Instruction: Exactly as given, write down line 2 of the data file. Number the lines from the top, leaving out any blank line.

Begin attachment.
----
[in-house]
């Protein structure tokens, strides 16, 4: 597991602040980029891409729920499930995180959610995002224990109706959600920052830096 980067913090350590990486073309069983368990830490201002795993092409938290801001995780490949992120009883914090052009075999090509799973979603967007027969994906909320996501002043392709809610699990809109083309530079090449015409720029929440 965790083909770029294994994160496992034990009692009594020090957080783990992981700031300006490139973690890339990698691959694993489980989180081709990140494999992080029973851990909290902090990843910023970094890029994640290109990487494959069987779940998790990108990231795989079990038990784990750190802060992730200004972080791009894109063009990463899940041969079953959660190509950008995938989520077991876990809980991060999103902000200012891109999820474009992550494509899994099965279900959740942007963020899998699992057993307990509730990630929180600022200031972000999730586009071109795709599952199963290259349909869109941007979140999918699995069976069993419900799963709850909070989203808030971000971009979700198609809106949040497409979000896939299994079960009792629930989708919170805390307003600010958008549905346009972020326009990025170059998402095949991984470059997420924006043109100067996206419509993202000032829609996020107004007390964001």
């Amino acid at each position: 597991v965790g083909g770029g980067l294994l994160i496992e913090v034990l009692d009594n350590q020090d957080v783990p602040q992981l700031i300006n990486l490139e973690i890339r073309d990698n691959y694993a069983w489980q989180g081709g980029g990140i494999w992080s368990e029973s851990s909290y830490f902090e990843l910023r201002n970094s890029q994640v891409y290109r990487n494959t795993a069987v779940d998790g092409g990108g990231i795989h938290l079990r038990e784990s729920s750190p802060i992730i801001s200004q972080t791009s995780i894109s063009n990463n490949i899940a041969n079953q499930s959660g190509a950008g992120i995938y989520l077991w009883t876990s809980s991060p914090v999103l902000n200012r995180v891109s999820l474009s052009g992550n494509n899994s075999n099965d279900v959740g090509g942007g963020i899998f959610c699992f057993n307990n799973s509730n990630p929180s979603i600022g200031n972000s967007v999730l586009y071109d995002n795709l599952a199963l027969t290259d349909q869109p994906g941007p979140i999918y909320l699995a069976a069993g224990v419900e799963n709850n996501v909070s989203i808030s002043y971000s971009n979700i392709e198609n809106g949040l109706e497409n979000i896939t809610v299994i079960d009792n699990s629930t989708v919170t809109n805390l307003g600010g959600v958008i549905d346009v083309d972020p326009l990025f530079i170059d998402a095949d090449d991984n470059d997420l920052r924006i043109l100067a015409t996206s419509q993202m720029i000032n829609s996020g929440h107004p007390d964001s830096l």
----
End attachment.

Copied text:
């Protein structure tokens, strides 16, 4: 597991602040980029891409729920499930995180959610995002224990109706959600920052830096 980067913090350590990486073309069983368990830490201002795993092409938290801001995780490949992120009883914090052009075999090509799973979603967007027969994906909320996501002043392709809610699990809109083309530079090449015409720029929440 965790083909770029294994994160496992034990009692009594020090957080783990992981700031300006490139973690890339990698691959694993489980989180081709990140494999992080029973851990909290902090990843910023970094890029994640290109990487494959069987779940998790990108990231795989079990038990784990750190802060992730200004972080791009894109063009990463899940041969079953959660190509950008995938989520077991876990809980991060999103902000200012891109999820474009992550494509899994099965279900959740942007963020899998699992057993307990509730990630929180600022200031972000999730586009071109795709599952199963290259349909869109941007979140999918699995069976069993419900799963709850909070989203808030971000971009979700198609809106949040497409979000896939299994079960009792629930989708919170805390307003600010958008549905346009972020326009990025170059998402095949991984470059997420924006043109100067996206419509993202000032829609996020107004007390964001």